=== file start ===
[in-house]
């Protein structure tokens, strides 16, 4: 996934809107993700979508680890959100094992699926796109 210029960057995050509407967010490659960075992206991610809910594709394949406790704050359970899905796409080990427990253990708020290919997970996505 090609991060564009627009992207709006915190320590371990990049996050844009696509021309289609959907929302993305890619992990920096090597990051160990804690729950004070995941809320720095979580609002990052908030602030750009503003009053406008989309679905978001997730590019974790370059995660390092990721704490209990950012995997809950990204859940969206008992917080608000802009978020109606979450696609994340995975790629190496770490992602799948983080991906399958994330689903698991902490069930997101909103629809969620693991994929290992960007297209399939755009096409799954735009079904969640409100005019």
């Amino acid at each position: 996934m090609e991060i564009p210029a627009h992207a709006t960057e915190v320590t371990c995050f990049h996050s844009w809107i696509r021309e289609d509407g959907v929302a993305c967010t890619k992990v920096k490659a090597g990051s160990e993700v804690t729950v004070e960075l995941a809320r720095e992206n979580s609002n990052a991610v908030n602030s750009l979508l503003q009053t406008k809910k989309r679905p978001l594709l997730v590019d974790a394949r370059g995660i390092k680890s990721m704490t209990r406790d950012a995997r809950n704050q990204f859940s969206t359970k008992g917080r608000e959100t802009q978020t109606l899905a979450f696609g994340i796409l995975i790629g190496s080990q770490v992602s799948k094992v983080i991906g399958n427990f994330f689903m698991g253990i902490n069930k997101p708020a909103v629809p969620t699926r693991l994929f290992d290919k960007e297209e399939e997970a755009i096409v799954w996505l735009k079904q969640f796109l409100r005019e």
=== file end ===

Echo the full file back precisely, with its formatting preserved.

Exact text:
[in-house]
């Protein structure tokens, strides 16, 4: 996934809107993700979508680890959100094992699926796109 210029960057995050509407967010490659960075992206991610809910594709394949406790704050359970899905796409080990427990253990708020290919997970996505 090609991060564009627009992207709006915190320590371990990049996050844009696509021309289609959907929302993305890619992990920096090597990051160990804690729950004070995941809320720095979580609002990052908030602030750009503003009053406008989309679905978001997730590019974790370059995660390092990721704490209990950012995997809950990204859940969206008992917080608000802009978020109606979450696609994340995975790629190496770490992602799948983080991906399958994330689903698991902490069930997101909103629809969620693991994929290992960007297209399939755009096409799954735009079904969640409100005019």
């Amino acid at each position: 996934m090609e991060i564009p210029a627009h992207a709006t960057e915190v320590t371990c995050f990049h996050s844009w809107i696509r021309e289609d509407g959907v929302a993305c967010t890619k992990v920096k490659a090597g990051s160990e993700v804690t729950v004070e960075l995941a809320r720095e992206n979580s609002n990052a991610v908030n602030s750009l979508l503003q009053t406008k809910k989309r679905p978001l594709l997730v590019d974790a394949r370059g995660i390092k680890s990721m704490t209990r406790d950012a995997r809950n704050q990204f859940s969206t359970k008992g917080r608000e959100t802009q978020t109606l899905a979450f696609g994340i796409l995975i790629g190496s080990q770490v992602s799948k094992v983080i991906g399958n427990f994330f689903m698991g253990i902490n069930k997101p708020a909103v629809p969620t699926r693991l994929f290992d290919k960007e297209e399939e997970a755009i096409v799954w996505l735009k079904q969640f796109l409100r005019e």